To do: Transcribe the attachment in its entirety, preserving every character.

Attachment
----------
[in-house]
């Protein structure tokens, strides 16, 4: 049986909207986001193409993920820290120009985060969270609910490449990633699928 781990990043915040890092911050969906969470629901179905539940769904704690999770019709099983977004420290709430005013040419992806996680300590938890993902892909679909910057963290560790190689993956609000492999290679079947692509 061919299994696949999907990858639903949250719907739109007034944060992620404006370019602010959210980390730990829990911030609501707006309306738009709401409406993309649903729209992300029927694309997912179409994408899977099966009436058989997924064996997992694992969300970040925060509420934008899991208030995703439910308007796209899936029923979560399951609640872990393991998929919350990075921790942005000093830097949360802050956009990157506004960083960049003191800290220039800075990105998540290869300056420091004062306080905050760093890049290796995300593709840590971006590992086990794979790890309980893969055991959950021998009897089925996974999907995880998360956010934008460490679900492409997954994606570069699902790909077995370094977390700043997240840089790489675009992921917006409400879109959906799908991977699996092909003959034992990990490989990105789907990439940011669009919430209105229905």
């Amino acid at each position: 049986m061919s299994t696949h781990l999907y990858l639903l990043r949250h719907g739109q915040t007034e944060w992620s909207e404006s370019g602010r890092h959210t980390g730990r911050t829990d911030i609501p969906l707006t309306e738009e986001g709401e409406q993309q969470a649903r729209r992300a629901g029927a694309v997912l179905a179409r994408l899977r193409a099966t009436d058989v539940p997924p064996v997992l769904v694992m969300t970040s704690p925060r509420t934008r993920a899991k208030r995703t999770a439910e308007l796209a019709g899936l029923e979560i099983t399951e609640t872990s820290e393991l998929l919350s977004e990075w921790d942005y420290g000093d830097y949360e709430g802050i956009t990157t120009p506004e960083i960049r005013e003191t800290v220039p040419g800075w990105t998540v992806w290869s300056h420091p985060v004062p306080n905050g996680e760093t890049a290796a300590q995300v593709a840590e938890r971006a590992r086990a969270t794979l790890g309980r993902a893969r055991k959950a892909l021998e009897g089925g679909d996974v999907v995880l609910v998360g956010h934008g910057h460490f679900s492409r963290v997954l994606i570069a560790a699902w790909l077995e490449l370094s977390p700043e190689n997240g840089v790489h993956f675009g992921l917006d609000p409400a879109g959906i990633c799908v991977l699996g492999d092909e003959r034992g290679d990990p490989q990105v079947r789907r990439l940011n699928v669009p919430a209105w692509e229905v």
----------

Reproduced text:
[in-house]
């Protein structure tokens, strides 16, 4: 049986909207986001193409993920820290120009985060969270609910490449990633699928 781990990043915040890092911050969906969470629901179905539940769904704690999770019709099983977004420290709430005013040419992806996680300590938890993902892909679909910057963290560790190689993956609000492999290679079947692509 061919299994696949999907990858639903949250719907739109007034944060992620404006370019602010959210980390730990829990911030609501707006309306738009709401409406993309649903729209992300029927694309997912179409994408899977099966009436058989997924064996997992694992969300970040925060509420934008899991208030995703439910308007796209899936029923979560399951609640872990393991998929919350990075921790942005000093830097949360802050956009990157506004960083960049003191800290220039800075990105998540290869300056420091004062306080905050760093890049290796995300593709840590971006590992086990794979790890309980893969055991959950021998009897089925996974999907995880998360956010934008460490679900492409997954994606570069699902790909077995370094977390700043997240840089790489675009992921917006409400879109959906799908991977699996092909003959034992990990490989990105789907990439940011669009919430209105229905």
């Amino acid at each position: 049986m061919s299994t696949h781990l999907y990858l639903l990043r949250h719907g739109q915040t007034e944060w992620s909207e404006s370019g602010r890092h959210t980390g730990r911050t829990d911030i609501p969906l707006t309306e738009e986001g709401e409406q993309q969470a649903r729209r992300a629901g029927a694309v997912l179905a179409r994408l899977r193409a099966t009436d058989v539940p997924p064996v997992l769904v694992m969300t970040s704690p925060r509420t934008r993920a899991k208030r995703t999770a439910e308007l796209a019709g899936l029923e979560i099983t399951e609640t872990s820290e393991l998929l919350s977004e990075w921790d942005y420290g000093d830097y949360e709430g802050i956009t990157t120009p506004e960083i960049r005013e003191t800290v220039p040419g800075w990105t998540v992806w290869s300056h420091p985060v004062p306080n905050g996680e760093t890049a290796a300590q995300v593709a840590e938890r971006a590992r086990a969270t794979l790890g309980r993902a893969r055991k959950a892909l021998e009897g089925g679909d996974v999907v995880l609910v998360g956010h934008g910057h460490f679900s492409r963290v997954l994606i570069a560790a699902w790909l077995e490449l370094s977390p700043e190689n997240g840089v790489h993956f675009g992921l917006d609000p409400a879109g959906i990633c799908v991977l699996g492999d092909e003959r034992g290679d990990p490989q990105v079947r789907r990439l940011n699928v669009p919430a209105w692509e229905v």